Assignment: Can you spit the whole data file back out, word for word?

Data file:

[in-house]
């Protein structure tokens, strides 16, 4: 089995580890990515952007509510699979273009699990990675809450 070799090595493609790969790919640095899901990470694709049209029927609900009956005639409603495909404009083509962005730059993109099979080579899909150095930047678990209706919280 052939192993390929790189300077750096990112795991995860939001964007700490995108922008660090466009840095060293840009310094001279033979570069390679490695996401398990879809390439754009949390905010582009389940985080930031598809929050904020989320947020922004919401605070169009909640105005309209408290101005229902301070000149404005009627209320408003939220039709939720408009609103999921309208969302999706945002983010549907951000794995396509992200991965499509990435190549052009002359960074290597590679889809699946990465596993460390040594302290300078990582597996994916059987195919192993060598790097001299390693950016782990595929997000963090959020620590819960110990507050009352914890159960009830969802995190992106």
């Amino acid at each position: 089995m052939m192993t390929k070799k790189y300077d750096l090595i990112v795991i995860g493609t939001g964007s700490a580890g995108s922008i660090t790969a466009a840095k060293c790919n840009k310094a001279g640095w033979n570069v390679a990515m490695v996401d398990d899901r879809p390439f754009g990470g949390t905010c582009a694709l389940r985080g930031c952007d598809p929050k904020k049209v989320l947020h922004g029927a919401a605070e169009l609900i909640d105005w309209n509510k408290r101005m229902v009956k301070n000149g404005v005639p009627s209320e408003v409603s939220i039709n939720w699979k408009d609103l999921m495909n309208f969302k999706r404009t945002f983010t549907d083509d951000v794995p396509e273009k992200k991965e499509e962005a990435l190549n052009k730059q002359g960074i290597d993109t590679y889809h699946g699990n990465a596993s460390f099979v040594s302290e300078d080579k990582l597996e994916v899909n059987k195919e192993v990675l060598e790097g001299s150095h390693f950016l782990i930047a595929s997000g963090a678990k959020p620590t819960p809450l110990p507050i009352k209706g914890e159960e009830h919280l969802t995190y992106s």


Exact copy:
[in-house]
């Protein structure tokens, strides 16, 4: 089995580890990515952007509510699979273009699990990675809450 070799090595493609790969790919640095899901990470694709049209029927609900009956005639409603495909404009083509962005730059993109099979080579899909150095930047678990209706919280 052939192993390929790189300077750096990112795991995860939001964007700490995108922008660090466009840095060293840009310094001279033979570069390679490695996401398990879809390439754009949390905010582009389940985080930031598809929050904020989320947020922004919401605070169009909640105005309209408290101005229902301070000149404005009627209320408003939220039709939720408009609103999921309208969302999706945002983010549907951000794995396509992200991965499509990435190549052009002359960074290597590679889809699946990465596993460390040594302290300078990582597996994916059987195919192993060598790097001299390693950016782990595929997000963090959020620590819960110990507050009352914890159960009830969802995190992106």
């Amino acid at each position: 089995m052939m192993t390929k070799k790189y300077d750096l090595i990112v795991i995860g493609t939001g964007s700490a580890g995108s922008i660090t790969a466009a840095k060293c790919n840009k310094a001279g640095w033979n570069v390679a990515m490695v996401d398990d899901r879809p390439f754009g990470g949390t905010c582009a694709l389940r985080g930031c952007d598809p929050k904020k049209v989320l947020h922004g029927a919401a605070e169009l609900i909640d105005w309209n509510k408290r101005m229902v009956k301070n000149g404005v005639p009627s209320e408003v409603s939220i039709n939720w699979k408009d609103l999921m495909n309208f969302k999706r404009t945002f983010t549907d083509d951000v794995p396509e273009k992200k991965e499509e962005a990435l190549n052009k730059q002359g960074i290597d993109t590679y889809h699946g699990n990465a596993s460390f099979v040594s302290e300078d080579k990582l597996e994916v899909n059987k195919e192993v990675l060598e790097g001299s150095h390693f950016l782990i930047a595929s997000g963090a678990k959020p620590t819960p809450l110990p507050i009352k209706g914890e159960e009830h919280l969802t995190y992106s």